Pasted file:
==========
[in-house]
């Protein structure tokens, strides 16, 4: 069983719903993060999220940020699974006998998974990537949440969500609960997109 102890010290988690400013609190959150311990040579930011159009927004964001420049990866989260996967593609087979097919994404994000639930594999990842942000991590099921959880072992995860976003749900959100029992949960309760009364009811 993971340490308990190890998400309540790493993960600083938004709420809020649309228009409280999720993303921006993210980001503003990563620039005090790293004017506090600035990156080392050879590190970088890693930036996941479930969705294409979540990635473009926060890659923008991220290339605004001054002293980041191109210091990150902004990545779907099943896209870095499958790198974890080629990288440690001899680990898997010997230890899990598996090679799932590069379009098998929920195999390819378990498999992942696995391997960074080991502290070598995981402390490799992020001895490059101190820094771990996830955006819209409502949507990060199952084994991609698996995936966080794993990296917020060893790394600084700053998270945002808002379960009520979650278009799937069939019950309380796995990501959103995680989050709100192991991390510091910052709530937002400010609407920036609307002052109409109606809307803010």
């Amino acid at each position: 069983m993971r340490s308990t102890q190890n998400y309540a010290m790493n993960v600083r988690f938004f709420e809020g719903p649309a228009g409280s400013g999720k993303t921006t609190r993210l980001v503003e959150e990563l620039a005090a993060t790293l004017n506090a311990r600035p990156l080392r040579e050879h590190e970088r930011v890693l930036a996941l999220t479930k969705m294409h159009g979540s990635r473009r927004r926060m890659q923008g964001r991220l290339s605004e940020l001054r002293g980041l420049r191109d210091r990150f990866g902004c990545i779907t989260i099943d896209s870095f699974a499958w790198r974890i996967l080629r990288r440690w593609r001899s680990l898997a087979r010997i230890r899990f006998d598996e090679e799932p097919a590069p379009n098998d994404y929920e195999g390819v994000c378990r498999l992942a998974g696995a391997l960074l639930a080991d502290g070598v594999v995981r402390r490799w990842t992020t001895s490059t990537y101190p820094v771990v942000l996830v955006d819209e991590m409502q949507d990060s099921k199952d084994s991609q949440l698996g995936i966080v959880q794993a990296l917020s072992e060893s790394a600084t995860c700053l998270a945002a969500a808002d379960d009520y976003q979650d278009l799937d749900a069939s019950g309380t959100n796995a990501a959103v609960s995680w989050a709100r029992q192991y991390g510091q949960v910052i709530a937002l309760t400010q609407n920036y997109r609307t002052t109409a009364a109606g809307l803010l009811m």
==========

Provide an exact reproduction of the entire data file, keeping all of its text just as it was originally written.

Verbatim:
[in-house]
């Protein structure tokens, strides 16, 4: 069983719903993060999220940020699974006998998974990537949440969500609960997109 102890010290988690400013609190959150311990040579930011159009927004964001420049990866989260996967593609087979097919994404994000639930594999990842942000991590099921959880072992995860976003749900959100029992949960309760009364009811 993971340490308990190890998400309540790493993960600083938004709420809020649309228009409280999720993303921006993210980001503003990563620039005090790293004017506090600035990156080392050879590190970088890693930036996941479930969705294409979540990635473009926060890659923008991220290339605004001054002293980041191109210091990150902004990545779907099943896209870095499958790198974890080629990288440690001899680990898997010997230890899990598996090679799932590069379009098998929920195999390819378990498999992942696995391997960074080991502290070598995981402390490799992020001895490059101190820094771990996830955006819209409502949507990060199952084994991609698996995936966080794993990296917020060893790394600084700053998270945002808002379960009520979650278009799937069939019950309380796995990501959103995680989050709100192991991390510091910052709530937002400010609407920036609307002052109409109606809307803010």
């Amino acid at each position: 069983m993971r340490s308990t102890q190890n998400y309540a010290m790493n993960v600083r988690f938004f709420e809020g719903p649309a228009g409280s400013g999720k993303t921006t609190r993210l980001v503003e959150e990563l620039a005090a993060t790293l004017n506090a311990r600035p990156l080392r040579e050879h590190e970088r930011v890693l930036a996941l999220t479930k969705m294409h159009g979540s990635r473009r927004r926060m890659q923008g964001r991220l290339s605004e940020l001054r002293g980041l420049r191109d210091r990150f990866g902004c990545i779907t989260i099943d896209s870095f699974a499958w790198r974890i996967l080629r990288r440690w593609r001899s680990l898997a087979r010997i230890r899990f006998d598996e090679e799932p097919a590069p379009n098998d994404y929920e195999g390819v994000c378990r498999l992942a998974g696995a391997l960074l639930a080991d502290g070598v594999v995981r402390r490799w990842t992020t001895s490059t990537y101190p820094v771990v942000l996830v955006d819209e991590m409502q949507d990060s099921k199952d084994s991609q949440l698996g995936i966080v959880q794993a990296l917020s072992e060893s790394a600084t995860c700053l998270a945002a969500a808002d379960d009520y976003q979650d278009l799937d749900a069939s019950g309380t959100n796995a990501a959103v609960s995680w989050a709100r029992q192991y991390g510091q949960v910052i709530a937002l309760t400010q609407n920036y997109r609307t002052t109409a009364a109606g809307l803010l009811m």